Rating is available when the video has been rented.
This feature is not available right now. Please try again later.
Published on Dec 18, 2008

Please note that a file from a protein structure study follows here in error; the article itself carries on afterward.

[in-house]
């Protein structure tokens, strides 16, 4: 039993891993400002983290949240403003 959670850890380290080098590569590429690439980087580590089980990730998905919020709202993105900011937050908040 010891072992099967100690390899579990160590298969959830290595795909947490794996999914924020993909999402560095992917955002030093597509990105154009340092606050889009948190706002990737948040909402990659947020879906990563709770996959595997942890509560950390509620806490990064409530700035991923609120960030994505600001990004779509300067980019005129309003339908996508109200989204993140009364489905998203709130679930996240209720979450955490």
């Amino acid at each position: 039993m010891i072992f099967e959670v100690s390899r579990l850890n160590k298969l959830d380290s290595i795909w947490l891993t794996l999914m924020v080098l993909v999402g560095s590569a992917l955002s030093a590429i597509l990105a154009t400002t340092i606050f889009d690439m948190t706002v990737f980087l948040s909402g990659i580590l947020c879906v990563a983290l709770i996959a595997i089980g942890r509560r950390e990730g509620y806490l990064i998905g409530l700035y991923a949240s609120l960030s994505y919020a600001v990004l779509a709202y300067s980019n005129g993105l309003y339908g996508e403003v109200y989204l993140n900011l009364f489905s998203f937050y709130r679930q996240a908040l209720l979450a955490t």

Here, Derrida explains his long-standing interest in the question of the 'animal' ... he regards it as a 'stupidity' to categorize different species under the abstract, reductive heading of 'animal' and even feels that such categorization is the historical root of violence toward these beings, culminating in today's massive industrial usage which in a late interview he deemed 'genocidal torture' ... in terms of (historical) philosophical attitudes toward animals, he regards his position as rather unique - even those who strongly challenge conventional philosophical thought (Heidegger, Levinas, Lacan) are guilty of this great prejudice - as he says: 'Wherever something like the animal is named, the gravest, most resistant, also the most naive and the most self-interested presuppositions dominate what is called human culture (and not only Western culture); in any case they dominate the philosophical discourse that has been prevalent for centuries' ...